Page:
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Nov 7th 2012

The Evolution of Electronic Design

Early telegraphs relied on wires connecting stations with direct current providing the operating signal. Experimenters tried various methods of wireless telegraphy in an effort to span the oceans, but none were successful until Guiglielmo Marconi made the first trans-Atlantic transmission in 1901. His work was based on that of earlier researchers.

When Thomas Edison developed the first practical light bulb, he found that a current would pass through vacuum when a positively charged plate was included inside the glass envelope. We know now that the heated filament caused negatively charged electrons to “boil” from its surface, but until electron theory was advanced fifteen years later, Edison could not explain how it happened. The discovery had enormous implications, yet curiously, Edison did not pursue it.

John Ambrose Fleming worked for both Edison and Marconi. He perfected Edison's earlier device, adding a separate plate over the filament, now called a cathode. Fleming patented the “Fleming Valve”, a diode that was used as a detector for early spark radio transmissions. Spark is now prohibited by international agreement because its extremely broad signal causes widespread interference.

Lee De Forest introduced a metal grid between the cathode and anode, allowing a relatively small voltage to control a large current. His triode tube was the basis of the first amplifier. De Forest found that series-connected amplifiers provided vastly increased gain.

The work of these men contributed to the dawn of radio communications, and later, the development of television and radar. It's hard to imagine now, but in the 1920s and 1930s, a radio was a high-tech home appliance similar to a laptop computer with an internet connection.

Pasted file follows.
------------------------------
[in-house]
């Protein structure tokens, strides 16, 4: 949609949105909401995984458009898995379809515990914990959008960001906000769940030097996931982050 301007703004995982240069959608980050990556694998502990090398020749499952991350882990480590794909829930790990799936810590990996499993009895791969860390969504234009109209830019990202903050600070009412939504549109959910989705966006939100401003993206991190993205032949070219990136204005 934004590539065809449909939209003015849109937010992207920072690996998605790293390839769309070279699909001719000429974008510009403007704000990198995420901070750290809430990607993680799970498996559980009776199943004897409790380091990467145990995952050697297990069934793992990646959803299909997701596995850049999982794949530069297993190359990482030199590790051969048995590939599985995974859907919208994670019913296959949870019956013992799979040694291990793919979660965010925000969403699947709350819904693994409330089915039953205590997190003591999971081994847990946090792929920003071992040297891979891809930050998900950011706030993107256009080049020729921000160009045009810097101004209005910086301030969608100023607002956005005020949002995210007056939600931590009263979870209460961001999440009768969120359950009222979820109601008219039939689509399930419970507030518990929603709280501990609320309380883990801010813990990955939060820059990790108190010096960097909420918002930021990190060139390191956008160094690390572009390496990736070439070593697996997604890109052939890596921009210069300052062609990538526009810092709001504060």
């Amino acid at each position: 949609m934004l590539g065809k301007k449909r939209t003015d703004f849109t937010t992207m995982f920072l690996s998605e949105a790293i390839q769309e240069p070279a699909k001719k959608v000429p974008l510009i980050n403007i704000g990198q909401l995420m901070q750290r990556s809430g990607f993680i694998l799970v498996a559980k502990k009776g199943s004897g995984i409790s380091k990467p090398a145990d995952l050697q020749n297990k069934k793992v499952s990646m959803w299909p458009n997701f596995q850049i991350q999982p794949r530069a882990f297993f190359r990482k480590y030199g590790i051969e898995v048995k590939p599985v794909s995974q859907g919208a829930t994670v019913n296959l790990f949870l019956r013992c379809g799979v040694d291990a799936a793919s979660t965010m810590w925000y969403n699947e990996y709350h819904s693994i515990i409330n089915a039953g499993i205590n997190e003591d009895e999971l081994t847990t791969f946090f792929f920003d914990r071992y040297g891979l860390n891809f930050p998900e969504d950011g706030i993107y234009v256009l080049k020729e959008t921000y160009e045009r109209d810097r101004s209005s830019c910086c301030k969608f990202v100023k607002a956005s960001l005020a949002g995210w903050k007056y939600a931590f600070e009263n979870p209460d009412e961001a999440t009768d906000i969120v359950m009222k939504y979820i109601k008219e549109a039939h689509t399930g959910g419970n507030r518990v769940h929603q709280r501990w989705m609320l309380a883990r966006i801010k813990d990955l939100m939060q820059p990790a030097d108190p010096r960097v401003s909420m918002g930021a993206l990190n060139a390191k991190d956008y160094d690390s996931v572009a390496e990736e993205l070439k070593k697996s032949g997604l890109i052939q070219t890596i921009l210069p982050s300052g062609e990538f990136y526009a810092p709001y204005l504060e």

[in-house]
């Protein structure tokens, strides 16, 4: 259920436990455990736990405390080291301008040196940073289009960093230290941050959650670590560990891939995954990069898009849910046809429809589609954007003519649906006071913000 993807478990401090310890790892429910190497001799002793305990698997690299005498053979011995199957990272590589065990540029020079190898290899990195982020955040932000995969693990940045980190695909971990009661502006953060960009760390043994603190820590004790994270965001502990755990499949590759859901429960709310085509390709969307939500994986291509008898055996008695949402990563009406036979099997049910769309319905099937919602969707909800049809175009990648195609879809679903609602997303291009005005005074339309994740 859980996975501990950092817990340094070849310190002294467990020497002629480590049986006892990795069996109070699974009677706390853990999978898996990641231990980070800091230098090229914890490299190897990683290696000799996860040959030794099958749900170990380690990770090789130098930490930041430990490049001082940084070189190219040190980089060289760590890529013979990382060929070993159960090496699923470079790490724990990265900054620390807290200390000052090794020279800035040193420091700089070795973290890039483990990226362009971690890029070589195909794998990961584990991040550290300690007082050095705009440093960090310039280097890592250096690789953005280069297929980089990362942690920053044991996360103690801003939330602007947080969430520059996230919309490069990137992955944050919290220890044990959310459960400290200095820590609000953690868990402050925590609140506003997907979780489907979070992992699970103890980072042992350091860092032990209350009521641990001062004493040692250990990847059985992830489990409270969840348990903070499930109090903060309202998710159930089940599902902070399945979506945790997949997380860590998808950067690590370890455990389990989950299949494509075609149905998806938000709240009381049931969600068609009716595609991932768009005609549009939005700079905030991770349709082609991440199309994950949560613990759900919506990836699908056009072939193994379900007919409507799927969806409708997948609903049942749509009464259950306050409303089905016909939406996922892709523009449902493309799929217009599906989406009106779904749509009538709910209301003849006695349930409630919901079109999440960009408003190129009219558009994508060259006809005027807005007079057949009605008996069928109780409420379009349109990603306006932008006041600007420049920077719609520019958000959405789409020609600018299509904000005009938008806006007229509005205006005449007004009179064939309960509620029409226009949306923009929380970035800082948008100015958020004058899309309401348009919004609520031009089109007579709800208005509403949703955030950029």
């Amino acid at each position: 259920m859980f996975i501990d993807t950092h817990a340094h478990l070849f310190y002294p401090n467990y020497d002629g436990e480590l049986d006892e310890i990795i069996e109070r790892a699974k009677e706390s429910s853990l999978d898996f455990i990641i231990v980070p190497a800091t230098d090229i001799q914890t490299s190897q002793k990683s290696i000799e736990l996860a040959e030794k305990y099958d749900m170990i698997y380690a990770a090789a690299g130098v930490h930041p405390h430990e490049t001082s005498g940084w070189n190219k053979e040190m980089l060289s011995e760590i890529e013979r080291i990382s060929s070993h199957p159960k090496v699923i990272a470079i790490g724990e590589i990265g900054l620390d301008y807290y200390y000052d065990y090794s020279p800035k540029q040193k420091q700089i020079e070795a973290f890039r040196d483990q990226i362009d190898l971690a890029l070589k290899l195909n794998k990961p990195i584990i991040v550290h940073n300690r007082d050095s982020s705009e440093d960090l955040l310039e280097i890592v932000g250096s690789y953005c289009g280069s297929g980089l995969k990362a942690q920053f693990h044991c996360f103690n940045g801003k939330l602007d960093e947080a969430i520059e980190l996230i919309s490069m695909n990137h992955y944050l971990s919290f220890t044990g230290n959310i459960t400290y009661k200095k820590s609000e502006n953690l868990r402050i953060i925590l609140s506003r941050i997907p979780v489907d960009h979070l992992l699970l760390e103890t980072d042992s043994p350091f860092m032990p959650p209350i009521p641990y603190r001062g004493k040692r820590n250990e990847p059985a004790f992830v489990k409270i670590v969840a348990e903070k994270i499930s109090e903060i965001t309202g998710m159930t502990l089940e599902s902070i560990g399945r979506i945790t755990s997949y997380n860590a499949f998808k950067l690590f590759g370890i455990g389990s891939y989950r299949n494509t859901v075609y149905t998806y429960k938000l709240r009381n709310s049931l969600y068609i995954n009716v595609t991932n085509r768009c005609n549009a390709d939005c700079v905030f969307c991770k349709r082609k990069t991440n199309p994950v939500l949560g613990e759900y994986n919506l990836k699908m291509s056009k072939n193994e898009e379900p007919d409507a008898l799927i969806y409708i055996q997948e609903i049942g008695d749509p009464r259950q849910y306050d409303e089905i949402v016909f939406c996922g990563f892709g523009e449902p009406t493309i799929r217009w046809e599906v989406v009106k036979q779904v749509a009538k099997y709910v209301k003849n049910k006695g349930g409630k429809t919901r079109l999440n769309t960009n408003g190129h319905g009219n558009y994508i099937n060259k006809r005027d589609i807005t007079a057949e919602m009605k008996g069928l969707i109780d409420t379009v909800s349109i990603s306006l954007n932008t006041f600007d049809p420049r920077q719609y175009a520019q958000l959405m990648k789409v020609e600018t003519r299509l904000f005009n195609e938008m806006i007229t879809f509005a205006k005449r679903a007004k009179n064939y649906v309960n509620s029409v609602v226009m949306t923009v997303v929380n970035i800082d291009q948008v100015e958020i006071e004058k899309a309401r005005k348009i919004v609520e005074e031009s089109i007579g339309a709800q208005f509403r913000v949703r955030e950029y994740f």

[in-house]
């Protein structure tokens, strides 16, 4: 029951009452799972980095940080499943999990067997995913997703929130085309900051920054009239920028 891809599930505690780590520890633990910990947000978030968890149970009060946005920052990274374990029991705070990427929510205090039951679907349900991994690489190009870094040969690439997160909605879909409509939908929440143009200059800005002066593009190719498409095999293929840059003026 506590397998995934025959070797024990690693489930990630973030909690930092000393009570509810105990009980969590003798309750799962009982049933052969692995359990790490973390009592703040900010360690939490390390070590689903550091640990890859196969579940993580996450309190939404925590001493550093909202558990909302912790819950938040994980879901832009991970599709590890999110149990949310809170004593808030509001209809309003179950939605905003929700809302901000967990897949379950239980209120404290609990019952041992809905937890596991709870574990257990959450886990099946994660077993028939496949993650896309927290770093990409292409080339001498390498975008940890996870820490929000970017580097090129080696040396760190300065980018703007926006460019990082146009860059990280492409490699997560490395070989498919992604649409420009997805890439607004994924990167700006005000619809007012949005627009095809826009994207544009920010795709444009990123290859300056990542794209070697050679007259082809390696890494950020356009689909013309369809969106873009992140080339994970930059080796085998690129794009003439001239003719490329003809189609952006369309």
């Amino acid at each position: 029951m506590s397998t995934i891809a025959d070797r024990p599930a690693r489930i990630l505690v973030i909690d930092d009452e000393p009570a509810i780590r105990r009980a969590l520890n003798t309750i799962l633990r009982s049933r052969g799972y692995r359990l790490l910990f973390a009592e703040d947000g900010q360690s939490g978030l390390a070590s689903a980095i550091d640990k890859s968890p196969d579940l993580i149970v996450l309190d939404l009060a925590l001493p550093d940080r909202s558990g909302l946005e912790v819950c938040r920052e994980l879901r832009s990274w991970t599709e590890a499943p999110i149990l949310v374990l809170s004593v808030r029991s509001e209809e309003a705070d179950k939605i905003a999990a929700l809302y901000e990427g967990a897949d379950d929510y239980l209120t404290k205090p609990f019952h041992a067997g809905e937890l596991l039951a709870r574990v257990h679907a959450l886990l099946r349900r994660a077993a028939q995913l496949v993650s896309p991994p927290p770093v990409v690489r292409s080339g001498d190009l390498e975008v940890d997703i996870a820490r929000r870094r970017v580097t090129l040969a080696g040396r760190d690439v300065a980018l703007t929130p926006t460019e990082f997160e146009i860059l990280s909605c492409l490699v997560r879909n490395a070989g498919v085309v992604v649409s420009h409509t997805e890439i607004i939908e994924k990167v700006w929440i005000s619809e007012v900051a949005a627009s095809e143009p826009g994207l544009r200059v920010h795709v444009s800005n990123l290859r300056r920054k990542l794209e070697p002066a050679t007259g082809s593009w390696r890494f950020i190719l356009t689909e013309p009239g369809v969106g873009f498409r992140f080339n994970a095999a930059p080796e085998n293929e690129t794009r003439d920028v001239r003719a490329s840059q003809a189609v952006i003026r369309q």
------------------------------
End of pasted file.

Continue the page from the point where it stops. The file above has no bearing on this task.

The Second World War spurred the pace of electronic design. At Bell Labs, John Bardeen and Walter Brattain fabricated the first working transistor, a point contact design that was difficult to make and highly fragile. It was a crystal version of De Forest's triode. William Shockley, also at Bell Labs, built a solid-state diode using a nearly pure germanium crystal that would find use as a mixer in a radar set. After the war, he worked to produce the first transistor capable of mass production. In 1956, all three men received the Nobel Prize in physics.

Transistors replaced the mechanical switches used to program early computers. Discrete transistors were still relatively large, but the space race lead directly to the integrated circuit, combining numerous transistors on one compact device. The drive for ever-increasing numbers of transistors continues today, with billions of transistors on a single chip.